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lat lepage 150718 Iowa 9109Larry Foyt is optimistic that a reinforced engineering group and the experiences from a tough 2015 campaign will help AJ Foyt Racing to take some strides forward in the coming IndyCar season.

The team went into last year as a newly-expanded two-car operation, with Jack Hawksworth having been signed to partner Takuma Sato. However Sato's second place in the Sunday outing at Detroit represented the team's only top-five finish for the year, and Foyt said that in retrospect the team expansion coupled with the arrival of the new aero kit was too much to absorb at once.

"Obviously last year was a big step with us growing to two cars, and certainly with us being down here in Texas, a lot of people were moving and getting settled down here ... it was probably a tougher growth than I expected," he told RACER.

"But now, after a year of all that getting settled, things are much more in place and so far everything is going smoothly. [Last year] was kind of a perfect storm. Not only were we growing, but when the aero kits came ... the complexity of the aero kit was the hardest part for us, because it took resources away from other parts of the team where we hadn't planned for it."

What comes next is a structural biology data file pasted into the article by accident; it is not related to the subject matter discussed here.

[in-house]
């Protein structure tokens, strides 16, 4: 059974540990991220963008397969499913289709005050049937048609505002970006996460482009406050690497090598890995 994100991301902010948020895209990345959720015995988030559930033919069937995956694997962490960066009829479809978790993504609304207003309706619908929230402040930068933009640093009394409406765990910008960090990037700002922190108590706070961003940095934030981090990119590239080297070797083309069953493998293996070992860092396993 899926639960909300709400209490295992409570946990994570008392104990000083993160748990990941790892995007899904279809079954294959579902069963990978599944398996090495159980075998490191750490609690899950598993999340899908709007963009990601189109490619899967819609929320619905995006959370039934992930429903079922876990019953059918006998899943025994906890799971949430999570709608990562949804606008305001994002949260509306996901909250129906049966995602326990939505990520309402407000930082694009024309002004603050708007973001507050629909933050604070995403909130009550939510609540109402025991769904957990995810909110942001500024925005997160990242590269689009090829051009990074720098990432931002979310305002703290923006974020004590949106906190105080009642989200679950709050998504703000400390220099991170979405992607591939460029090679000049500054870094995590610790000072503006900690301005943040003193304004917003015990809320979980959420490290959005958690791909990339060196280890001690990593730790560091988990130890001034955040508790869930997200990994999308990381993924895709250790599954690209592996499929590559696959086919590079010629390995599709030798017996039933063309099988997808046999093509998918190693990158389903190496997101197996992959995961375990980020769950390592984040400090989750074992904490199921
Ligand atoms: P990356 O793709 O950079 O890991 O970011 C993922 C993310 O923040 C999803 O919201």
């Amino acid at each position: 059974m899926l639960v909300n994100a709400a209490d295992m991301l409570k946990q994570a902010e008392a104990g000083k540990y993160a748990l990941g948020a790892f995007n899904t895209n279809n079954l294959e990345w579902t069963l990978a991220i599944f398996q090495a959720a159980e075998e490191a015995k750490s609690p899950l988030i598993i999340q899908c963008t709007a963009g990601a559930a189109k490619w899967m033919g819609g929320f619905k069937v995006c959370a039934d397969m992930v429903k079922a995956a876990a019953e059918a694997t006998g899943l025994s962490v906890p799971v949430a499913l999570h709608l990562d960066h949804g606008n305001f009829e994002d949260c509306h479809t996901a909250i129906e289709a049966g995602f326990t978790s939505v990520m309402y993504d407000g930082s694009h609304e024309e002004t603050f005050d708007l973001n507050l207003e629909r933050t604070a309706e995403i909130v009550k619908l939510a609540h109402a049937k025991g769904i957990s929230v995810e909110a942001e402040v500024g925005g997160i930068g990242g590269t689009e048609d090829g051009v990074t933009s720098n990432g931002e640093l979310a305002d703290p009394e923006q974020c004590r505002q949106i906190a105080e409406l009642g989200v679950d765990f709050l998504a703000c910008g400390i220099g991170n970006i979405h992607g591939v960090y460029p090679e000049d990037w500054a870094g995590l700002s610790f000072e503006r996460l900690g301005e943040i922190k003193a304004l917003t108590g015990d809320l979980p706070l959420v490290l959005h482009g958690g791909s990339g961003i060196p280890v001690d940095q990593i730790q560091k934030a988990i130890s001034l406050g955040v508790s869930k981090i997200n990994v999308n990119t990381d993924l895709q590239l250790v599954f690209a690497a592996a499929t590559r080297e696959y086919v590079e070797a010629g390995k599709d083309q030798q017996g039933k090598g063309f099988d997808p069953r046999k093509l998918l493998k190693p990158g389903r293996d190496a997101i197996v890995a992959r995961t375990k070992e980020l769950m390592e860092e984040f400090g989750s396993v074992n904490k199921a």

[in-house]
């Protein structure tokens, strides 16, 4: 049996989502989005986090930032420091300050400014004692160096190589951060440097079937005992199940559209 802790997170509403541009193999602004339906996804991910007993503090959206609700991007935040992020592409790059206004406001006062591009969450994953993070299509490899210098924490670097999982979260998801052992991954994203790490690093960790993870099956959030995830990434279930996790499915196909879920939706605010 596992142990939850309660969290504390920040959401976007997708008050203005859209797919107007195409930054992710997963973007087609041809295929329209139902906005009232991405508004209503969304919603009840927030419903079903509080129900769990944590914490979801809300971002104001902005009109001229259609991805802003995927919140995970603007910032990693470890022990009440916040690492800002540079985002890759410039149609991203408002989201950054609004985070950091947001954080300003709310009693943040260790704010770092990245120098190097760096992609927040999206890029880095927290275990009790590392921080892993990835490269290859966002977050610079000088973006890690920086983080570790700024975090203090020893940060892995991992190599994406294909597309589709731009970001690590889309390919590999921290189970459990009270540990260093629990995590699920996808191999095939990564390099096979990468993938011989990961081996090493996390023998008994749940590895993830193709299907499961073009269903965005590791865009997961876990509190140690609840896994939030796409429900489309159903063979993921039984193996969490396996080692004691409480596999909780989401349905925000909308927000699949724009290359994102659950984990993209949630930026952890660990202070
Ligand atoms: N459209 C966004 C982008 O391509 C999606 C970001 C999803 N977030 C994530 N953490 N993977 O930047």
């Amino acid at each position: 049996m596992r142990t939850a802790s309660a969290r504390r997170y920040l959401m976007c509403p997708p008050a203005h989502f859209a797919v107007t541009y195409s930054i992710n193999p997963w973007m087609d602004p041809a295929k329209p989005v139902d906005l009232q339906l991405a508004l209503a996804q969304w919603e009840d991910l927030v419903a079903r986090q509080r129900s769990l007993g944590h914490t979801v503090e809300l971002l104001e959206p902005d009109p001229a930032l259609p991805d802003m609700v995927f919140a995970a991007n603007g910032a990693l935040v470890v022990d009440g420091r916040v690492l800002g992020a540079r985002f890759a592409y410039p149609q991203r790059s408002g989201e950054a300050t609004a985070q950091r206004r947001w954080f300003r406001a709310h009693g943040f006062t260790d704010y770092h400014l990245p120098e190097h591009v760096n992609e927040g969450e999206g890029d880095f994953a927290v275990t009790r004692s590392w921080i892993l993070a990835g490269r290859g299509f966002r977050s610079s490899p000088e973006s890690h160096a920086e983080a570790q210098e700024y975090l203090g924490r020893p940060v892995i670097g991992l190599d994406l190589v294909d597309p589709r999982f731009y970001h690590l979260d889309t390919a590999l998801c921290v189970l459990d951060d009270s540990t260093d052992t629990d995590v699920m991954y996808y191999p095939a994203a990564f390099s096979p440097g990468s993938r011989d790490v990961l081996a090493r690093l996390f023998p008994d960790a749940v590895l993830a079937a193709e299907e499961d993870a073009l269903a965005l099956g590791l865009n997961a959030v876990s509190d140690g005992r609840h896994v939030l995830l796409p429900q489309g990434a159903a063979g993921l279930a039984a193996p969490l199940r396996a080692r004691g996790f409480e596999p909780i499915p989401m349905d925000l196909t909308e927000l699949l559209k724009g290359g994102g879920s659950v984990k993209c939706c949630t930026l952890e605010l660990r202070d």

Foyt maintained that both of his cars showed flashes of competitiveness during the year, but failed to convert that speed into results.

"Last year there were plenty of times where we still had the speed and showed at some events that we were the fastest Honda," he said.

"We just didn't put it all together, and didn't get the results. Obviously the Rahal guys did a fantastic job, and some other Honda teams got wins, and we didn't. But many times it wasn't because we weren't competitive. We had a lot of little gremlins; it was one of those years where when we were running well, it seemed like something [bad] would happen.

"So I don't just sit here and say that we weren't competitive, because it wasn't just that. It was hard for all of the Honda teams last year, and when you add on that we were growing and had some teething issues, it just made it worse for us."

Both Sato and Hawksworth have been retained for 2016, giving Foyt some consistency on the driver front, but a lot has changed behind the scenes. The team announced several weeks ago that Takuma Sato's engineer Don Halliday had been promoted to technical director and George Klotz hired from Andretti as team manager, however additional reinforcements have been added right through the engineering department.

Most notable is the arrival of Dan Hobbs, who most recently engineered Schmidt's No.7 entry and who will now oversee Hawksworth's car, with Hawksworth's 2015 engineer Raul Prado moving across the garage to head up Sato's car.

"Dan is going to be on Jack Hawksworth, and Raul will be on Takuma's with Matt Curry [ex-KVSH] as his assistant engineer," Foyt said. "So there's a lot of experience with Matt as well, and Raul was Takuma's assistant engineer for three years before going over to work with Jack. So far it has been a good fit. There's a good feel around the team right now. Hopefully that will translate."

While the results of the team's work over the winter won't begin to reveal themselves until the Honda and Chevy entries test side-by-side at Phoenix later this month, Foyt said that he is encouraged by what he saw when the team ran at Sebring last week.